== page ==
Also for Friday
35In the morning, while it was still very dark, he got up and went out to a deserted place, and there he prayed. 36And Simon and his companions hunted for him. 37When they found him, they said to him, “Everyone is searching for you.” 38He answered, “Let us go on to the neighboring towns, so that I may proclaim the message there also; for that is what I came out to do.”
We think that deserted places are appropriate for prayer. The wilderness is not dangerous to us. A little solitude is a relief rather than a risk. We call praying in the wilderness a spiritual retreat. But leaving the safety of the village is strange behavior in the first century: evil lurks in the wilderness. And praying by yourself is strange behavior: prayer is a ritual activity done as part of a community. This Jesus is unafraid of the wild, unafraid of the spirits that roam there. And this way of prayer is something his followers will ultimately ask Jesus to teach them.
But for now, the question is to go back or to go forward. The city is looking for him, the whole city. Are they hungry to hear more about the reign of God and the life to which we are called? Or are they afraid to lose their local miracle worker?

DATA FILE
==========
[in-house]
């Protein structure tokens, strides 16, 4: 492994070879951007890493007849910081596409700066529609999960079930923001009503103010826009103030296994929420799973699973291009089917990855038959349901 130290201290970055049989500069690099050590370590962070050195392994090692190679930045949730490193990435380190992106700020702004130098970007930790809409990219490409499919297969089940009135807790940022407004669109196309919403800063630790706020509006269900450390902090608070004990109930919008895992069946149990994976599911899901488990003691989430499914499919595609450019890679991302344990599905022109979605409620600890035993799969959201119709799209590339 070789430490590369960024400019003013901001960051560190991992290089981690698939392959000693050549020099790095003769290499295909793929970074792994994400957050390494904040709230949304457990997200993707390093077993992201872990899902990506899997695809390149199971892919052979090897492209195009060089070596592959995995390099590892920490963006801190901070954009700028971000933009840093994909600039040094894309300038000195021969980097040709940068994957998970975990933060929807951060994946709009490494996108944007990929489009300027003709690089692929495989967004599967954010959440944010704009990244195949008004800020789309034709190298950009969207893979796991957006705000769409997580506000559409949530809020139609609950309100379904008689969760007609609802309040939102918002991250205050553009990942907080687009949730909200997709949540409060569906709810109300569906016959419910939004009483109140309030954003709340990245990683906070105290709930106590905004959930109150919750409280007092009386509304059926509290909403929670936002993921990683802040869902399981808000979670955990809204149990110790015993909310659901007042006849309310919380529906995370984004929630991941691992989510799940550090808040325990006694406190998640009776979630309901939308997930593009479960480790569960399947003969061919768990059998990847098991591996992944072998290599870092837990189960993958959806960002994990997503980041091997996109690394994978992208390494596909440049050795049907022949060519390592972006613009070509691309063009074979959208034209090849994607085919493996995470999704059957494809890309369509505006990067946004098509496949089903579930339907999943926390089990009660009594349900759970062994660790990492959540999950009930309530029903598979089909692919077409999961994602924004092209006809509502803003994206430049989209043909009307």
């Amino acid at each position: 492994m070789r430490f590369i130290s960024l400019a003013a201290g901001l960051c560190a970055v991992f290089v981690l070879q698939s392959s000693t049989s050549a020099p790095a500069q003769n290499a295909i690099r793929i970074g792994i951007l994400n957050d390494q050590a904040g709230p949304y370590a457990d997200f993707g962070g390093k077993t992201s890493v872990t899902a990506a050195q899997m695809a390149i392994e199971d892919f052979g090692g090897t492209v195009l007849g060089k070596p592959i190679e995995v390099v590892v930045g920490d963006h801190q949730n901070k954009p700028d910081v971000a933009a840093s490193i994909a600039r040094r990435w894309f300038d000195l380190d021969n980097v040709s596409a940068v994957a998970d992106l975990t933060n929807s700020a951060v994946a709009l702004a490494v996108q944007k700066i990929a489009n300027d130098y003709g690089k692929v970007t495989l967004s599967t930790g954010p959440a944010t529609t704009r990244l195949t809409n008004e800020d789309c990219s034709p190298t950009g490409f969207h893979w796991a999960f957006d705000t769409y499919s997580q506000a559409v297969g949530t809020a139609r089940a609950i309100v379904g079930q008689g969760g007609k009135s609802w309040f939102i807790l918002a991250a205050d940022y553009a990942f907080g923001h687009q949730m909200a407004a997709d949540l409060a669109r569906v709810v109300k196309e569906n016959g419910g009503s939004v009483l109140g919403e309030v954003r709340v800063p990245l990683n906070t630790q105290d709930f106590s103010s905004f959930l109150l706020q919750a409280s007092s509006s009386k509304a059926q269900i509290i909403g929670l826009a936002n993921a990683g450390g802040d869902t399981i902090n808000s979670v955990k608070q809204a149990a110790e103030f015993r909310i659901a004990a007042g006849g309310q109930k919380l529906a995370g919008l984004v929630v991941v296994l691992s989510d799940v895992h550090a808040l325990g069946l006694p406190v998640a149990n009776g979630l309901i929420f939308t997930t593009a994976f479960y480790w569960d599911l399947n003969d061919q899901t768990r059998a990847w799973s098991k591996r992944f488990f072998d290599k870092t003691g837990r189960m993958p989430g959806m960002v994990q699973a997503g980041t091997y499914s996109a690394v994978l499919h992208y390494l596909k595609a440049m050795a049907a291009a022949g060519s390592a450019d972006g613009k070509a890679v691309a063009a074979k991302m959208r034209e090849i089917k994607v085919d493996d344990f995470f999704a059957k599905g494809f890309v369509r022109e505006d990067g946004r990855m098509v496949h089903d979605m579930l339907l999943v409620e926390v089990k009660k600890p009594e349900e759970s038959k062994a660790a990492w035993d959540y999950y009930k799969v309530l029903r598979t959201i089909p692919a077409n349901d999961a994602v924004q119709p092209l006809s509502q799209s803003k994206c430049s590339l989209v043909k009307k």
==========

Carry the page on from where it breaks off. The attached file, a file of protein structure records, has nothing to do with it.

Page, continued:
Jesus could have a comfortable life as a village priest, reading Torah, teaching the way of God, presiding over weddings and funerals, anointing the sick, leading the public prayers of the community. Surely he would marry into a leading family and raise a happy brood. Certainly, Capernaum would have loved to hold onto him.
Perhaps his prayer in a deserted place was like his temptation in the wilderness following his baptism. Which way will you go, Jesus, the way of mission or the way of comfort?
We assume that there was no struggle for Jesus. But we do know that he prayed for the cup to pass by him. He anguished over the path of mission that was before him at Gethsemane.
Maybe here, too, there is anguish. For the life of a mendicant would put him among the deviants, in the category where there are only two choices: either he is a prophet of God or he is demented, possessed.
The life of a village priest must have had an appeal: the temptation to be ordinary, the temptation to be like everyone else, to conform to the pattern of this world.
Fortunately for us, Jesus chose God’s mission.
And how shall we choose?